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A woman allegedly shouted a racist remark at a Wharton freshman in Huntsman Hall on Feb. 2 while another woman filmed the incident on her cell phone. The freshman, who identifies as Mexican-American, said the woman repeatedly shouted "Build a wall."

The freshman said he has since reported the incident to the Office of Student Conduct. OSC Director Julie Nettleton declined to comment in an email to The Daily Pennsylvanian. On Feb. 5, she wrote, "I am sorry but the Office of Student Conduct does not comment on incidents or cases, whether we are involved or not."

"We take this allegation seriously and are supporting the student as we look into the matter," Provost Wendell Pritchett said in a statement.

The woman was with four to five other women when the incident took place, the freshman said, noting that one other woman in the group was wearing a white, long-sleeved shirt. He said he was "almost certain" the shirt had the letters or Greek symbols of Penn's Kappa Alpha Theta sorority chapter.

At approximately 6 p.m., the Wharton freshman approached the escalator from the second floor of Huntsman, as the women descended the escalator. One of the women shouted "I love Donald Trump" two times and shouted "Build a wall" several times, he said. He added that the woman was looking directly at him while shouting about Trump. 

A woman in the group was recording the incident on her cell phone, the freshman said, leading him to believe the action was part of the sorority's hazing process.

"They were getting hazed," he said. "It just doesn't make sense that someone's going to record it. Why would they record it?" 

The president of Penn's Kappa Alpha Theta chapter declined to comment on the story because, she said, the national sorority rules prohibit her from making statements to the press on behalf of the chapter. 

Kappa Alpha Theta Director of Communications Liz Rinck did not respond to multiple requests for comment.

The Wharton freshman said he emailed a description of the incident to the OSC's general email account Saturday night, a few hours after the incident occurred. The Wharton freshman added that he hopes the Office will examine video footage in Huntsman Hall to identify the group of women.

"That's the only way to officially prove who they are and what they said if there is sound," the Wharton freshman said.

Later, at 7:40 p.m., he posted a message in "Penn '22," the class-wide group chat on GroupMe, describing what had happened to him.

"To the six WHITE Theta girls who shouted at me 'build the wall.' I hate u all," his GroupMe message read.

The freshman said he received apologies on Facebook messenger Saturday night from three Theta members, none of whom were allegedly directly involved in the incident. The freshman knew the three women beforehand and was able to conclude they were not part of the incident. They apologized on behalf of the pledge class and on behalf of the sorority.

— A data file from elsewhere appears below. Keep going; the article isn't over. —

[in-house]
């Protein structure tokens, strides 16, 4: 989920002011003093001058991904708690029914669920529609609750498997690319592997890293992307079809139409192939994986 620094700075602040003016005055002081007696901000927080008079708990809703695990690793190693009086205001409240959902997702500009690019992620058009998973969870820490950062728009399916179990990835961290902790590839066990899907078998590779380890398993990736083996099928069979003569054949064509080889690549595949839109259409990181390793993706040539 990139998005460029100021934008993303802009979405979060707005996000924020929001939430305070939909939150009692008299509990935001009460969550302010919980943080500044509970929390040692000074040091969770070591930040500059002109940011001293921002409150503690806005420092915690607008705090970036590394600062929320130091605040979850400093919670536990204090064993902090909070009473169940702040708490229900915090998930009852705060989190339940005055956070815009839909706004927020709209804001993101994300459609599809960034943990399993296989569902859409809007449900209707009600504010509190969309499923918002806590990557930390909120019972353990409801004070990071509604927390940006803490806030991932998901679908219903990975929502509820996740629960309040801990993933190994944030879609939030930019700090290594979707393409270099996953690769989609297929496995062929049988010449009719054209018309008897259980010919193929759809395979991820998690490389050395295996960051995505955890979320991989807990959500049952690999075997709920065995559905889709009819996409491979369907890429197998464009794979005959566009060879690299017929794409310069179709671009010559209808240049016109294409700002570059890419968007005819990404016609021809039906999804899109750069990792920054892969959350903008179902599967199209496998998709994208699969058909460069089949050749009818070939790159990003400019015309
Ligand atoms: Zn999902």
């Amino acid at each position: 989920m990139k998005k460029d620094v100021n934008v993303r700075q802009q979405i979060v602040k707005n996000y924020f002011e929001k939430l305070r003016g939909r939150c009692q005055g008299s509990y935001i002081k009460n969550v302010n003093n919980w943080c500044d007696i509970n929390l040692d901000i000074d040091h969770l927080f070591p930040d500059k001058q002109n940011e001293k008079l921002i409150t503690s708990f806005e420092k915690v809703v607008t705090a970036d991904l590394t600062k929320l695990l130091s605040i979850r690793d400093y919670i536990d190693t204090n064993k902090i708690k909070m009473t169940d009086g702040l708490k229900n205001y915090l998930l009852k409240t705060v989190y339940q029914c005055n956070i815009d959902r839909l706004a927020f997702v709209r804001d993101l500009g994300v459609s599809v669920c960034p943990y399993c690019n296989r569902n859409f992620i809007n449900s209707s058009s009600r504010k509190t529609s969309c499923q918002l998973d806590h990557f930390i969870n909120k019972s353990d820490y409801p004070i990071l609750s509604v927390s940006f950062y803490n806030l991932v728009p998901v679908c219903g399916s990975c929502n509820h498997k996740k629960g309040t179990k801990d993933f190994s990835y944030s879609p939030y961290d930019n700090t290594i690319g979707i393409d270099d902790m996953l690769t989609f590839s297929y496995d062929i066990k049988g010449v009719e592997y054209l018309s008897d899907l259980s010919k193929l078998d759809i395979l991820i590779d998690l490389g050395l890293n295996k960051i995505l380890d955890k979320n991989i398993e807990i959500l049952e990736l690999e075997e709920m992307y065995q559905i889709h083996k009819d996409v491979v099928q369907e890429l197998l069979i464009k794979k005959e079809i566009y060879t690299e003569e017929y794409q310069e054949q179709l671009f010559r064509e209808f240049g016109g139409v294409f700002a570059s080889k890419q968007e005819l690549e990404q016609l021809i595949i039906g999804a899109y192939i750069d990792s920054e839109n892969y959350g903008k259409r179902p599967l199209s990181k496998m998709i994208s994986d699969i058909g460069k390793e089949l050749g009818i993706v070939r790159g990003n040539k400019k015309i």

The president of Penn's Kappa Alpha Theta chapter also sent Facebook messages apologizing to the student on behalf of the sorority Sunday evening. 

"I wanted to let you know that I heard about what happened and I am so incredibly sorry on behalf of my entire sorority," she wrote in the message. "We would NEVER endorse racially charged shouts and I think it's important that you know that whoever said those horrible things to you were not acting on instructions they had received from anyone in the sorority. I still am not sure who said it but I am taking this very seriously."

"I sincerely hope these girls weren't members of our sorority but again, I am so very sorry if they were," she wrote.

Early Monday morning, the Wharton freshman sent a subsequent message to the "Penn '22" group apologizing for naming Theta "without being 100% certain." 

He told the DP, however, that he is confident that the women were part of Theta. He added that he sent the second message in the GroupMe chat because he wanted indisputable proof, such as video footage, to validate his claim before accusing Theta members.

Latinx Coalition External Affairs Chair and College junior Cinthia Ibarra said the woman's comments were "a blatant act of disrespect toward this particular student, and not just the student, but for the general Mexican population on this campus.”

Ibarra, who is also the Community Outreach Chair for MEChA de Penn, added that she has contacted other board members on the Latinx Coalition and MEChA about the incident and has contacted Penn's 6B, the main minority coalition groups on campus.

“It’s in moments like these that we need to be outspoken, when we need to have tangible support from administration and repercussions so to avoid future occurrences of similar acts of hate or discrimination,” Ibarra said.

The Wharton freshman said he believes in freedom of speech and understands that people have their own beliefs, however, he said the incident made him uncomfortable.

“It just made me feel unwelcome and made me feel that maybe I didn’t belong here because I’m from another ethnicity,” the Wharton freshman said.